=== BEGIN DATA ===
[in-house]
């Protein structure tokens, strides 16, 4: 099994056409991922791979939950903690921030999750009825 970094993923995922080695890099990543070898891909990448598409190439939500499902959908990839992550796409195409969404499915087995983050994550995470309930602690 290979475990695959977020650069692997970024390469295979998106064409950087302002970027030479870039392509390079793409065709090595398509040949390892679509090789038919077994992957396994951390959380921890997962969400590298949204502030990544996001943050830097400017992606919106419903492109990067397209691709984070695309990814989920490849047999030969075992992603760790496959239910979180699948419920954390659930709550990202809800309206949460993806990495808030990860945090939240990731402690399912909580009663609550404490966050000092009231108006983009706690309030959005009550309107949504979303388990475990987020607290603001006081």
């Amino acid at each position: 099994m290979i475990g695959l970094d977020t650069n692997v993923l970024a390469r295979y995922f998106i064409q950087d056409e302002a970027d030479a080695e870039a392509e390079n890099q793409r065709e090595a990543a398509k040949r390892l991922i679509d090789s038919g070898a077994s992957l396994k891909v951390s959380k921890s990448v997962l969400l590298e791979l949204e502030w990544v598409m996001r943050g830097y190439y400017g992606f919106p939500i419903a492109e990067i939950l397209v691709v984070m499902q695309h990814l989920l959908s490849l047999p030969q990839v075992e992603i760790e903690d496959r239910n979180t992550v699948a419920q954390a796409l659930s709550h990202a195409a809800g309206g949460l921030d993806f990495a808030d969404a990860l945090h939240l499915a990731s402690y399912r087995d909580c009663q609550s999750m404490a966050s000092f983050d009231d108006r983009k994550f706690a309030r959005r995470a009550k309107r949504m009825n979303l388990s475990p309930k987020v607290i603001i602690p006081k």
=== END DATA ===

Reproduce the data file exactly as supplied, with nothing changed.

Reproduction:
[in-house]
């Protein structure tokens, strides 16, 4: 099994056409991922791979939950903690921030999750009825 970094993923995922080695890099990543070898891909990448598409190439939500499902959908990839992550796409195409969404499915087995983050994550995470309930602690 290979475990695959977020650069692997970024390469295979998106064409950087302002970027030479870039392509390079793409065709090595398509040949390892679509090789038919077994992957396994951390959380921890997962969400590298949204502030990544996001943050830097400017992606919106419903492109990067397209691709984070695309990814989920490849047999030969075992992603760790496959239910979180699948419920954390659930709550990202809800309206949460993806990495808030990860945090939240990731402690399912909580009663609550404490966050000092009231108006983009706690309030959005009550309107949504979303388990475990987020607290603001006081």
């Amino acid at each position: 099994m290979i475990g695959l970094d977020t650069n692997v993923l970024a390469r295979y995922f998106i064409q950087d056409e302002a970027d030479a080695e870039a392509e390079n890099q793409r065709e090595a990543a398509k040949r390892l991922i679509d090789s038919g070898a077994s992957l396994k891909v951390s959380k921890s990448v997962l969400l590298e791979l949204e502030w990544v598409m996001r943050g830097y190439y400017g992606f919106p939500i419903a492109e990067i939950l397209v691709v984070m499902q695309h990814l989920l959908s490849l047999p030969q990839v075992e992603i760790e903690d496959r239910n979180t992550v699948a419920q954390a796409l659930s709550h990202a195409a809800g309206g949460l921030d993806f990495a808030d969404a990860l945090h939240l499915a990731s402690y399912r087995d909580c009663q609550s999750m404490a966050s000092f983050d009231d108006r983009k994550f706690a309030r959005r995470a009550k309107r949504m009825n979303l388990s475990p309930k987020v607290i603001i602690p006081k």